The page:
Extension on the ban on exclusivity clauses announced
Move follows consultation which ran between December 2020 and February 2021.
Wrigleys, together with clients and delegates at a previous Wrigleys Breakfast Briefing, contributed to the government’s consultation about whether it should introduce further measures designed to help those on insecure incomes. Below, we recap why additional action was being considered and highlight the key changes being implemented.
What are exclusivity clauses and why were some forms of them banned?
The concept behind exclusivity clauses is simple: if you as an employer wish to engage an employee then you should have the option, if you so choose, to prevent that employee from working for others. There are many good reasons for this, from a need to ensure employees receive adequate rest under the Working Time Regulations to wanting to know that your employee is available and focussed entirely on your business and is not distracted by the business interests of others.
Where an employee works full-time this arrangement appears fair, but what if the employee works fixed part-time hours? On the face of it, if you do not need a full-time employee then it appears reasonable to allow that employee to find employment elsewhere during those hours they are not employed by you.
Where this concept starts to get into difficulty is where it meets the modern ‘gig’ or flexible economy. What if, as an employer, your needs for staff rise and fall through the year, the month, or even the week? Keeping staff employed full-time may mean a significant wage burden even when the business is quiet. Having fixed hours part-time staff may mean you don’t have the staff on hand to deal with surges in demand from clients, which may harm the performance of your business or organisation.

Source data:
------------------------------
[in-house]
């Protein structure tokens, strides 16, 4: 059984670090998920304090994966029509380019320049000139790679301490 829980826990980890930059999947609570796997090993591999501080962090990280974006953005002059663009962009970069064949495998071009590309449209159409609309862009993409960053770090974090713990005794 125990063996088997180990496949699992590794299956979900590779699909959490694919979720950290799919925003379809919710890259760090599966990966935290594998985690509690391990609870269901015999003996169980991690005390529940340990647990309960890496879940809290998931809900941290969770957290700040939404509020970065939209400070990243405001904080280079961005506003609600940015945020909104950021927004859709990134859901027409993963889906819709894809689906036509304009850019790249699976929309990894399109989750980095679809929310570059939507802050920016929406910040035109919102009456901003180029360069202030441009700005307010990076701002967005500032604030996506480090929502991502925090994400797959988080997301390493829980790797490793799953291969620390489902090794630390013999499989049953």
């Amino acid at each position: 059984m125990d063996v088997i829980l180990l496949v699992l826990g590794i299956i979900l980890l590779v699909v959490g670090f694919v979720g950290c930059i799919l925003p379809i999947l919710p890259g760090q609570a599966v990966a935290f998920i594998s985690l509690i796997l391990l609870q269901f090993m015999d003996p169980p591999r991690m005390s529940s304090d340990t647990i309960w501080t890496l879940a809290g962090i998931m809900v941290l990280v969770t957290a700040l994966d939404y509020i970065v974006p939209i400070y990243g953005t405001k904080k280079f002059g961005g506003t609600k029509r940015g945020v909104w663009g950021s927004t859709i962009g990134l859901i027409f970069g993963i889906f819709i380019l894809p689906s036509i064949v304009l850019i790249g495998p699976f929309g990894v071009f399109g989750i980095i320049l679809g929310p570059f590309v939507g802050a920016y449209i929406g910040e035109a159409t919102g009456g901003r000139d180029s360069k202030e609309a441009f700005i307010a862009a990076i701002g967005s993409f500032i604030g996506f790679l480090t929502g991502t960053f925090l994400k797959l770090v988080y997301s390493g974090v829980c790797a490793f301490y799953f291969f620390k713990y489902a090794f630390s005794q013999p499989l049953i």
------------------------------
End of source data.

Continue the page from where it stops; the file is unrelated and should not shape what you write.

Enter the “zero hour” worker, who contracts with you to work as many or as few hours as you need them to through the week and has no guaranteed hours. The arrangement appears ideal for employers with fluctuating business needs as it aligns the cost of labour with demand and can suit those employees who are looking to earn some money by fitting work around other commitments such as family or studying. However, the employer may find that the employee isn’t available when called on where, for example, they have a shift with another employer.
To ensure availability as and when needed, an employer might consider including an exclusivity clause in the contract. The employee still has no guarantee of work or any income, and is contractually prohibited from finding work or pay elsewhere.
Exclusivity clauses were banned for workers on zero hours contracts in 2015 on the basis it was demonstrably unfair, but the ban did not end zero hours working arrangements.
In December 2020 the government opened a consultation on extending the ban on exclusivity clauses to those below the Lower Earnings Limit (currently £123 a week) (‘LEL’), meaning those on a low number of minimum hours gain additional protection.
Outcomes of the consultation